These studies have found that estrogen does not have a beneficial effect on older women who already have Alzheimer’s, but it is unclear whether normally aging women who take estrogen after menopause will be protected from developing Alzheimer’s or age-related.
What Medications are Available to Treat Behavioral Problems?
In later stages of the disease, people with Alzheimer’s might experience distinct changes in behavior or personality. In fact, the first recognized case of Alzheimer’s, back in 1906, was in a patient who had suffered paranoid delusions.
Potential behavioral symptoms, which are often lumped together as “agitation,” may take many forms, such as aggressive behavior, wandering or pacing, rummaging as if in search of something, paranoia, suspiciousness, combativeness or resistance to maintaining personal hygiene. These symptoms can significantly decrease the quality of life of all involved – patients and families – and can seem overwhelming to families and caregivers. The inability to manage these types of symptoms is the primary reason that many people with Alzheimer’s must eventually be placed in a long-term-care facility.
Are there ways to treat behavioral problems other than with drugs?Yes. It’s important to understand that many problematic behaviors may be reactions to co-existing medical or psychiatric conditions, or to inappropriate methods of communication or interaction with the person. Identifying and treating co-occurring health problems is therefore critical as a first step in managing behavioral problems. In addition, family and caregivers should learn about proven techniques for communicating with the afflicted person, modifying the home environment and involving the person in therapeutic activities, all of which can minimize problems.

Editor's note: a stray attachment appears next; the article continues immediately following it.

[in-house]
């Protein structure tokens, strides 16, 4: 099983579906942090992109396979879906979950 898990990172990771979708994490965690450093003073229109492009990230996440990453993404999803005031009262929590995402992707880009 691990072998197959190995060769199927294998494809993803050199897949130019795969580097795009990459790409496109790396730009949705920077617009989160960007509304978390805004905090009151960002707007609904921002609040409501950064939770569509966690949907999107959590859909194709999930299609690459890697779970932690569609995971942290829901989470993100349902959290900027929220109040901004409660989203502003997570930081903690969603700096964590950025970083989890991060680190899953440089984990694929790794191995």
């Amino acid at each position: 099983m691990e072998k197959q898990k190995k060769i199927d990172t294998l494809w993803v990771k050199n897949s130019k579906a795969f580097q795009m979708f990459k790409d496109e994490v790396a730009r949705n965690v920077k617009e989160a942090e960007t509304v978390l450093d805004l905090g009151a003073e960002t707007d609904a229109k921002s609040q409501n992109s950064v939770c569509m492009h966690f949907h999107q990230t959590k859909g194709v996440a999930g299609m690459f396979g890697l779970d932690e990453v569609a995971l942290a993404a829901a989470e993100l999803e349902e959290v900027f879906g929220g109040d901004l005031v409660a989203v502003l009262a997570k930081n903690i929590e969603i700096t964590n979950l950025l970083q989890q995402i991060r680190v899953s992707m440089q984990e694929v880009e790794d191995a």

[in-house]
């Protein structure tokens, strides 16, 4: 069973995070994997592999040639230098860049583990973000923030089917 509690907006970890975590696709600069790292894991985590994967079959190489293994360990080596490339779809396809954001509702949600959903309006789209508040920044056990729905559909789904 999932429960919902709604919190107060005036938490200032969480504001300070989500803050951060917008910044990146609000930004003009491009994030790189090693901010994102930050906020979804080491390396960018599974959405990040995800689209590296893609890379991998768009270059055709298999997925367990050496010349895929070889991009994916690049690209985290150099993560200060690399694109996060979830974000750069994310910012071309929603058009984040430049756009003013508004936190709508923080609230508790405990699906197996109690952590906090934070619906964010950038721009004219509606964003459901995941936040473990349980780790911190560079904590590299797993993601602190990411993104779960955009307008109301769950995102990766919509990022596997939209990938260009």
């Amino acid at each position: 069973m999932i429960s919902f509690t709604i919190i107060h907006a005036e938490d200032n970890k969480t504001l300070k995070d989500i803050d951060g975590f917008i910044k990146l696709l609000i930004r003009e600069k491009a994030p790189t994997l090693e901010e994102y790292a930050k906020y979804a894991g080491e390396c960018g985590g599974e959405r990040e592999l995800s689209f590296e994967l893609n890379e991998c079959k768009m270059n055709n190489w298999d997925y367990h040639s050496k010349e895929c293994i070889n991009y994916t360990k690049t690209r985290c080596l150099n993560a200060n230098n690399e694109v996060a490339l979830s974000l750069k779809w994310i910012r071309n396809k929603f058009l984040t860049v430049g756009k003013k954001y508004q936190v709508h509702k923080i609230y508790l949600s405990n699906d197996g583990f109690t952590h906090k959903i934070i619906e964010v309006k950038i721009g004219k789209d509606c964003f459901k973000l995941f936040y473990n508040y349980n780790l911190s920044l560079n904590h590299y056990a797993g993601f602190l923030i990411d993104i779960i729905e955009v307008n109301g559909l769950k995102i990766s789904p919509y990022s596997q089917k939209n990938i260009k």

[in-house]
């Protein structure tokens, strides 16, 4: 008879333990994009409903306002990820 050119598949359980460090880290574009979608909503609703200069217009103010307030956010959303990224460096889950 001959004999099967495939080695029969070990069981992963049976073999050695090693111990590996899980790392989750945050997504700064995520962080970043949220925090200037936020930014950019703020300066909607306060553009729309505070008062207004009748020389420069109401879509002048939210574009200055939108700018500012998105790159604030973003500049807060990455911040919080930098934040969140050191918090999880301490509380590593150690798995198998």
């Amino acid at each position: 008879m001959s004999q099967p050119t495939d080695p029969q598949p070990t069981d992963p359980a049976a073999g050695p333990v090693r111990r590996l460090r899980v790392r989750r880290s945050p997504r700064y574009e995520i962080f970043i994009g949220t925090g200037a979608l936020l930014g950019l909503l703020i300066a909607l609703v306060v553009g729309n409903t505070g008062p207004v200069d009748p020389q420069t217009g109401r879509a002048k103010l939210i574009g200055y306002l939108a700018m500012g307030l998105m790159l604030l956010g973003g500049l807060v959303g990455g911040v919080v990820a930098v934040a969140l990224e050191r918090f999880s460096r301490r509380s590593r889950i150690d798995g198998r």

What drugs are used to treat behavioral symptoms?If non-drug approaches fail to adequately manage behavioral problems, talk to your physician about medications that may help. You’ll need to describe any behavioral problems to your doctor, so you might want to use a journal or list to keep track of day-to-day changes in behavior and note when symptoms arise, what might precipitate them and what if anything helps resolve them when they do arise.
Your doctor may recommend appropriate medications, depending on what the symptoms are, from a group of drugs generally referred to as anti-agitation drugs. The types of medications that might be used include antidepressants (if the patient has depression); anti-anxiety drugs (also called anxiolytics), anti-psychotic medications (some of which are also called neuroleptics); sedatives, and sleep medications.
There are many different drugs within each of these classes of medication. Each acts in a somewhat different way and has different side effects, some of which may be severe. As a rule, doctors generally prescribe the lowest dose possible to alleviate symptoms and adjust the dosage as necessary.